(4.11)

and integrate the equations for l(t) numerically until some time tf when the optical depth to the observer is small. For a given wavenumber k' one requires N ~ k' tf spherical harmonics for an accurate description. Thus for large wavenumbers, Wilson and Silk took N = 99. Alternative numerical techniques have been presented by Peebles and Yu (1970), Peebles (1981a), Kaiser (1983a) and Wyse and Jones (1983).

 Figure 4.1. Summary of results of numerical computations of the damping of adiabatic fluctuations. The damping mass is defined as MD = 44 kD-3 / 3 where kD is the wavenumber at which the transfer function takes the value 1/e. The symbols are as follows, (O) Peebles and Yu (1970), (+) Press and Vishniac (1980b), ( × ) Wilson and Silk (1981), () Peebles (1981a) (adapted from Wyse, 1982, with permission).

The results from several numerical calculations are summarized in Figure 4.1. These calculations yield a characteristic damping mass,

 (4.12)

The damping process therefore results in the imposition of a characteristic feature on the fluctuation spectrum at a mass scale corresponding to groups or clusters of galaxies. Since the fluctuations are linear, each Fourier component evolves independently and so the damping effects may be summarized in terms of a linear transfer function T(k) = |m(tf) / m(ti)| where m(ti) is the Fourier transform of the matter density perturbation specified at some early time ti. The transfer function is, therefore, independent of the shape of the initial fluctuation spectrum.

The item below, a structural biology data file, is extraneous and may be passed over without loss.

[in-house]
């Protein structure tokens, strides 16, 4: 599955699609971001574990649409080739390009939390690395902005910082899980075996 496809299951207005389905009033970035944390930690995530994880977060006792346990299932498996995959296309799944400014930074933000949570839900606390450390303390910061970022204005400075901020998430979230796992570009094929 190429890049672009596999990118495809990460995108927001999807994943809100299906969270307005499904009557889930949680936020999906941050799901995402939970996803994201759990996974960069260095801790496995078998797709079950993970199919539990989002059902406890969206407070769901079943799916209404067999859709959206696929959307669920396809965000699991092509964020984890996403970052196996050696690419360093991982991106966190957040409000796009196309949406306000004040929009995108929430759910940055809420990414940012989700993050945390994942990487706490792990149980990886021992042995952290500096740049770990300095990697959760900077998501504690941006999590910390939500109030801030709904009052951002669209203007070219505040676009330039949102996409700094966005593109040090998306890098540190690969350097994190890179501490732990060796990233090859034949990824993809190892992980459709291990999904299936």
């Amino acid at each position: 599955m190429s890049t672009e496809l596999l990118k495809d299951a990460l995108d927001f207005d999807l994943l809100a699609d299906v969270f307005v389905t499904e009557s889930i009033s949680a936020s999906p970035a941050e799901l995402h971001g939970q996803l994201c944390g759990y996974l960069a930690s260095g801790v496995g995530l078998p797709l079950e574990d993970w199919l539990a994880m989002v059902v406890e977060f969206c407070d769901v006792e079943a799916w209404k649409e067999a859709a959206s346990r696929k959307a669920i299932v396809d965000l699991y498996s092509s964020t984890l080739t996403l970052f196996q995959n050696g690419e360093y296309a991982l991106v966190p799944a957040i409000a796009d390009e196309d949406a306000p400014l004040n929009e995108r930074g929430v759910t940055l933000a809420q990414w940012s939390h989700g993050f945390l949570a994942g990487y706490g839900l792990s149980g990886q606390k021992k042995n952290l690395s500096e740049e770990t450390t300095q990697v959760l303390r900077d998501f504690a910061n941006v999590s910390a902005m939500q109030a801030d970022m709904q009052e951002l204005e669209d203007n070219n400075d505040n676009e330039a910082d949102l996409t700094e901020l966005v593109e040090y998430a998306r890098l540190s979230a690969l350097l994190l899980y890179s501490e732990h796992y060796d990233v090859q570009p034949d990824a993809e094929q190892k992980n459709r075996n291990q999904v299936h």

In Figure 4.2 we show k3/2 |m(tf)| assuming an initial power-spectrum |m|2 kn with n = + 1. The peaking on the largest scale, corresponding to the horizon size at decoupling, is especially prominent if = 1 since the Jeans mass is well within the horizon mass ~ 1016.8 ( h2)-1/2 M at decoupling. For the lower (= 0.1) case shown, there is less time for any preferential large-scale growth to occur, since the Universe only becomes matter-dominated just prior to decoupling.

 Figure 4.2. Density fluctuation spectrum |k| k3/2 (contribution per unit logarithmic interval in wavenumber) as a function of comoving wavelength = 2a / k for n = 1 spectrum with H0 = 50 km sec-1 Mpc-1. Models shown are for b = 1 and 0.1, where the subscript b denotes baryons. Neutrinos are assumed to be massless in these computations. (Adapted from Wilson, 1983).

It has been argued that the drastic decrease in sound velocity at decoupling leads to supersonic compressional motions and consequently to a large amplification of adiabatic density fluctuations by up to a factor ~ 100 over galactic mass-scales (Sunyaev and Zel'dovich, 1970; Doroshkevich, Sunyaev and Zel'dovich, 1974). However, the detailed numerical studies have not shown this effect. In reality, Compton drag due to the residual ionization during decoupling strongly damps any supersonic motions, and hence there is little net amplification.